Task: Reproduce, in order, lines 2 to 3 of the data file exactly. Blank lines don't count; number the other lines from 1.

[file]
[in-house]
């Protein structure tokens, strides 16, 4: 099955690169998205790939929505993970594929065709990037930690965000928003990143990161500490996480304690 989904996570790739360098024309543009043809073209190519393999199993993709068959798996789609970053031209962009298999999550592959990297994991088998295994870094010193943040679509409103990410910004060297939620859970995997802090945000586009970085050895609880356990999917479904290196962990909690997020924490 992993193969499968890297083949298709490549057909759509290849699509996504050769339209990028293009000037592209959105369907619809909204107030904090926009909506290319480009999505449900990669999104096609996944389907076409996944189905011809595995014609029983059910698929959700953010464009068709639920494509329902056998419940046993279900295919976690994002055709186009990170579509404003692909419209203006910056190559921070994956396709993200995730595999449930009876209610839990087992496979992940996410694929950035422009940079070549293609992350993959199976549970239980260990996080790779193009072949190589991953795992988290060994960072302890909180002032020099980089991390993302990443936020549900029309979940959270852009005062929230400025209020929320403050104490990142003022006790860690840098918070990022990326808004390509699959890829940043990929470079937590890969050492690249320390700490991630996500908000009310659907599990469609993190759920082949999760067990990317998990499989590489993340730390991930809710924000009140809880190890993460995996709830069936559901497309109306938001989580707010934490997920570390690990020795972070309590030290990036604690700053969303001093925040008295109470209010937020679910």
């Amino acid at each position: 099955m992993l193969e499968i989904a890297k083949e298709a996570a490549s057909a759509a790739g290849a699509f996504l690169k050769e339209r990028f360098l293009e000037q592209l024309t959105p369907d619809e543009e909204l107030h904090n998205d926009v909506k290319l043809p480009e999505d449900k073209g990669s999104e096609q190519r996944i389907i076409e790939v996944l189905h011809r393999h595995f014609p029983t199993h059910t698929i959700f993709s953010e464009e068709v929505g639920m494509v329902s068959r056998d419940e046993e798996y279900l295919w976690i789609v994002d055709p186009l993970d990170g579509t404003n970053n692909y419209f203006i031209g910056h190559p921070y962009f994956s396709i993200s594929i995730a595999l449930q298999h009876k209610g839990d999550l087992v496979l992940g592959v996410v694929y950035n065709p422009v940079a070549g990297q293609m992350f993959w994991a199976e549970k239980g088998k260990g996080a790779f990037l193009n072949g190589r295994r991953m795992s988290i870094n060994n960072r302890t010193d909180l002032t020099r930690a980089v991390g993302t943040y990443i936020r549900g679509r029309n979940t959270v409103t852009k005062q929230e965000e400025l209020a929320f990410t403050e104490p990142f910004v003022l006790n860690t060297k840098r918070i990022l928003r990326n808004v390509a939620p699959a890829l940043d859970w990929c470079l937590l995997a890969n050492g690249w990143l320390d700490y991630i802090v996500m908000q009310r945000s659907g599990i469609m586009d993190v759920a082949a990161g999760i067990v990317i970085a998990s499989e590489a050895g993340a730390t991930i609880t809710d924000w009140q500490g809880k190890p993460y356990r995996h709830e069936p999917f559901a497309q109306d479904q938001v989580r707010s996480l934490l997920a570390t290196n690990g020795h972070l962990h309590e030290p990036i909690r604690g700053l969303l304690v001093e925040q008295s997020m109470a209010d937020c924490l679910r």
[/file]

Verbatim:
């Protein structure tokens, strides 16, 4: 099955690169998205790939929505993970594929065709990037930690965000928003990143990161500490996480304690 989904996570790739360098024309543009043809073209190519393999199993993709068959798996789609970053031209962009298999999550592959990297994991088998295994870094010193943040679509409103990410910004060297939620859970995997802090945000586009970085050895609880356990999917479904290196962990909690997020924490 992993193969499968890297083949298709490549057909759509290849699509996504050769339209990028293009000037592209959105369907619809909204107030904090926009909506290319480009999505449900990669999104096609996944389907076409996944189905011809595995014609029983059910698929959700953010464009068709639920494509329902056998419940046993279900295919976690994002055709186009990170579509404003692909419209203006910056190559921070994956396709993200995730595999449930009876209610839990087992496979992940996410694929950035422009940079070549293609992350993959199976549970239980260990996080790779193009072949190589991953795992988290060994960072302890909180002032020099980089991390993302990443936020549900029309979940959270852009005062929230400025209020929320403050104490990142003022006790860690840098918070990022990326808004390509699959890829940043990929470079937590890969050492690249320390700490991630996500908000009310659907599990469609993190759920082949999760067990990317998990499989590489993340730390991930809710924000009140809880190890993460995996709830069936559901497309109306938001989580707010934490997920570390690990020795972070309590030290990036604690700053969303001093925040008295109470209010937020679910």
């Amino acid at each position: 099955m992993l193969e499968i989904a890297k083949e298709a996570a490549s057909a759509a790739g290849a699509f996504l690169k050769e339209r990028f360098l293009e000037q592209l024309t959105p369907d619809e543009e909204l107030h904090n998205d926009v909506k290319l043809p480009e999505d449900k073209g990669s999104e096609q190519r996944i389907i076409e790939v996944l189905h011809r393999h595995f014609p029983t199993h059910t698929i959700f993709s953010e464009e068709v929505g639920m494509v329902s068959r056998d419940e046993e798996y279900l295919w976690i789609v994002d055709p186009l993970d990170g579509t404003n970053n692909y419209f203006i031209g910056h190559p921070y962009f994956s396709i993200s594929i995730a595999l449930q298999h009876k209610g839990d999550l087992v496979l992940g592959v996410v694929y950035n065709p422009v940079a070549g990297q293609m992350f993959w994991a199976e549970k239980g088998k260990g996080a790779f990037l193009n072949g190589r295994r991953m795992s988290i870094n060994n960072r302890t010193d909180l002032t020099r930690a980089v991390g993302t943040y990443i936020r549900g679509r029309n979940t959270v409103t852009k005062q929230e965000e400025l209020a929320f990410t403050e104490p990142f910004v003022l006790n860690t060297k840098r918070i990022l928003r990326n808004v390509a939620p699959a890829l940043d859970w990929c470079l937590l995997a890969n050492g690249w990143l320390d700490y991630i802090v996500m908000q009310r945000s659907g599990i469609m586009d993190v759920a082949a990161g999760i067990v990317i970085a998990s499989e590489a050895g993340a730390t991930i609880t809710d924000w009140q500490g809880k190890p993460y356990r995996h709830e069936p999917f559901a497309q109306d479904q938001v989580r707010s996480l934490l997920a570390t290196n690990g020795h972070l962990h309590e030290p990036i909690r604690g700053l969303l304690v001093e925040q008295s997020m109470a209010d937020c924490l679910r």